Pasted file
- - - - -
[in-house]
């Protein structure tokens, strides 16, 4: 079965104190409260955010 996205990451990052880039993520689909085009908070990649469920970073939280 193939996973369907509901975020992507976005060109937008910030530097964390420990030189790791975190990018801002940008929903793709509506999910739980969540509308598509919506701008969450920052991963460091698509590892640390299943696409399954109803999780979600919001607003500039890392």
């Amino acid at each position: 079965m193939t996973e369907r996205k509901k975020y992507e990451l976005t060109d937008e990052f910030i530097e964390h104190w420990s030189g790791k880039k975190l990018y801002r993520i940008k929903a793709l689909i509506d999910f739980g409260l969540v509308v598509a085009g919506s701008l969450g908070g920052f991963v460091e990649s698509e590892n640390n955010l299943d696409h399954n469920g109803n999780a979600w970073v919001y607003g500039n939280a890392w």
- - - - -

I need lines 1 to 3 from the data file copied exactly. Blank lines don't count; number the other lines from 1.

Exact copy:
[in-house]
């Protein structure tokens, strides 16, 4: 079965104190409260955010 996205990451990052880039993520689909085009908070990649469920970073939280 193939996973369907509901975020992507976005060109937008910030530097964390420990030189790791975190990018801002940008929903793709509506999910739980969540509308598509919506701008969450920052991963460091698509590892640390299943696409399954109803999780979600919001607003500039890392």
């Amino acid at each position: 079965m193939t996973e369907r996205k509901k975020y992507e990451l976005t060109d937008e990052f910030i530097e964390h104190w420990s030189g790791k880039k975190l990018y801002r993520i940008k929903a793709l689909i509506d999910f739980g409260l969540v509308v598509a085009g919506s701008l969450g908070g920052f991963v460091e990649s698509e590892n640390n955010l299943d696409h399954n469920g109803n999780a979600w970073v919001y607003g500039n939280a890392w």